1. The purchaser has the ability or right to operate the property, plant, or equipment or direct others to operate the property, plant, or equipment in a manner it determines while obtaining or controlling more than a minor amount of the output or other utility of the property, plant, or equipment. The purchaser's ability to operate the property, plant, or equipment may be evidenced by (but is not limited to) the purchaser's ability to hire, fire, or replace the property's operator or the purchaser's ability to specify significant operating policies and procedures in the arrangement with the owner-seller having no ability to change such policies and procedures.A requirement to follow prudent operating practices (or other similar requirements) generally does not convey the right to control the underlying property, plant, or Equipment. Similarly, a contractual requirement designed to enable the purchaser to monitor or ensure the seller's compliance with performance, safety, pollution control, or other general standards generally does not establish control over the underlying property, plant, or equipment. 
  2. The purchaser has the ability or right to control physical access to the underlying property, plant, or equipment while obtaining or controlling more than a minor amount of the output or other utility of the property, plant, or equipment.
  3. Facts and circumstances indicate that it is remote that one or more parties other than the purchaser will take more than a minor amount of the output or other utility that will be produced or generated by the property, plant, or equipment during the term of the arrangement, and the price that the purchaser (lessee) will pay for the output is neither contractually fixed per unit of output nor equal to the current market price per unit of output as of the time of delivery of the output.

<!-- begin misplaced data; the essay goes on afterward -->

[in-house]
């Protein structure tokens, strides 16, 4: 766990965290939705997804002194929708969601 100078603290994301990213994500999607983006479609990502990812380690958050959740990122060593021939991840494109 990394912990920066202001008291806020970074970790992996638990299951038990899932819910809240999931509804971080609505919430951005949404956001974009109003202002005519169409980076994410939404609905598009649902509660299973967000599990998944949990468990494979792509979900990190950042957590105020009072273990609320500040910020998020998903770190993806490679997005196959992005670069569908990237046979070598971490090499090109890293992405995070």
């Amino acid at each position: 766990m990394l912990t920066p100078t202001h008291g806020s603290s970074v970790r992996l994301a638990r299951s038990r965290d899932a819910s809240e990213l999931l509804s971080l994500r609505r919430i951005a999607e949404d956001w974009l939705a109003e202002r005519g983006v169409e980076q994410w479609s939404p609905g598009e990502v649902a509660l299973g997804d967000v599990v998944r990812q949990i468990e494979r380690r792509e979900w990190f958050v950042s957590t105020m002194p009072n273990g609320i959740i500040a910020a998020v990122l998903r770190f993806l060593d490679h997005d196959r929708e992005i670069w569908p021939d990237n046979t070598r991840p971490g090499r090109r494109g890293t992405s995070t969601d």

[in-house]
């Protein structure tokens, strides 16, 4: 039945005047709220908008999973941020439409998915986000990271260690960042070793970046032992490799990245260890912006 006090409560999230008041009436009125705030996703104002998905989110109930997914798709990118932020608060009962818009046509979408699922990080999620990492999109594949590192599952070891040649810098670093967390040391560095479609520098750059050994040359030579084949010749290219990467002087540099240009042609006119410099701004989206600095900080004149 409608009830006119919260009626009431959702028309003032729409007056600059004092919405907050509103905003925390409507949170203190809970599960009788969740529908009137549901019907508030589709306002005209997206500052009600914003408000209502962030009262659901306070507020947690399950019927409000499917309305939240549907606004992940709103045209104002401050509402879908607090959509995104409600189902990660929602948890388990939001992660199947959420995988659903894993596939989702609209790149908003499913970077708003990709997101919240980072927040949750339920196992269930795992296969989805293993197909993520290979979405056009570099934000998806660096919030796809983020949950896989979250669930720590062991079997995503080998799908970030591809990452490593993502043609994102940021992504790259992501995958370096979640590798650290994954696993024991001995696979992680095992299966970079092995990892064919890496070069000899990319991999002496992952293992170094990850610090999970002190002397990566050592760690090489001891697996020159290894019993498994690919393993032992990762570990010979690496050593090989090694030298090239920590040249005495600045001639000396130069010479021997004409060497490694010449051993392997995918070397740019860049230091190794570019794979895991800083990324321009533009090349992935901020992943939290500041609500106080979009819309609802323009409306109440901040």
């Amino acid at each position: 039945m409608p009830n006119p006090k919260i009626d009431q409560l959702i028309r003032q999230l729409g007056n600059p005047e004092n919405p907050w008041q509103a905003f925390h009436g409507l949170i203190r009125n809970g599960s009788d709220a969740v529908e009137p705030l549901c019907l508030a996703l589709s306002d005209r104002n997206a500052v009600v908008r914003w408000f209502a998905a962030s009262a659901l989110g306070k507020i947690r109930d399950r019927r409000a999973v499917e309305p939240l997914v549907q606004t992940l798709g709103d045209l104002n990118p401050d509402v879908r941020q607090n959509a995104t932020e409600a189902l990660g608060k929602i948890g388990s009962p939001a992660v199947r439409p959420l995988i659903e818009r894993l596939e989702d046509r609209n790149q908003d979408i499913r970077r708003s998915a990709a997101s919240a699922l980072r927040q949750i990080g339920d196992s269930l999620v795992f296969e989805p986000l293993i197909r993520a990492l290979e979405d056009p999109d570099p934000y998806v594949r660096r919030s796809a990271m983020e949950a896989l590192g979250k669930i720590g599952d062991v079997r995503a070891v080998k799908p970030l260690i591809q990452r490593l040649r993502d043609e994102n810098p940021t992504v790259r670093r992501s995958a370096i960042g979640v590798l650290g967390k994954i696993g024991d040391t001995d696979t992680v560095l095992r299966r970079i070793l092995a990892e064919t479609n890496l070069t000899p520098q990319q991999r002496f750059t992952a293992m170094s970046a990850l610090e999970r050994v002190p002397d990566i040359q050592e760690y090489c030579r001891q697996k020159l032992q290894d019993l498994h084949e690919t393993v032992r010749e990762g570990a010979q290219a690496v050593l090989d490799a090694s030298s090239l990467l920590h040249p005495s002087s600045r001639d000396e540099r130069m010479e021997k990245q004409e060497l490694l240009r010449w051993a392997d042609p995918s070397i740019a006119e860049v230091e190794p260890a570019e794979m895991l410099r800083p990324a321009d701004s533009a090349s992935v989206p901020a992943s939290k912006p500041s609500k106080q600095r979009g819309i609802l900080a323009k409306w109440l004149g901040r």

A couple of points to note here:

  • The lease definition of ASC 840 is still applicable if an entity decides to apply the package of practical expedients. Essentially you will transition using ASC 840's definition and only apply the definition on ASC 842 for new leases post-transition. See below for more details
  • Don't forget there are a number of exemptions for certain contracts e.g. Leases of intangible assets subject to ASC 350

Once you’ve had your discussion with your auditors, it’s time to transition all those leases to ASC 842. With the extra scrutiny, you might discover several leases in the scope of the standard.

Effective date

The effective date is the date you apply the new lease accounting standard. Public companies worldwide have already applied the new lease accounting standards ASC 842 and IFRS 16. If you’re a U.S. private company, the latest date you can adopt the standard is for fiscal years beginning after December 15, 2021. For more information, refer here

A company can adopt the standard earlier if wanted. This could be applicable given the standard was pushed back a year because of COVID-19, and a company may already be in the process of transition to the new standard. For most private companies in the U.S., the transition date will be January 1, 2022, assuming you have a year-end of December 31.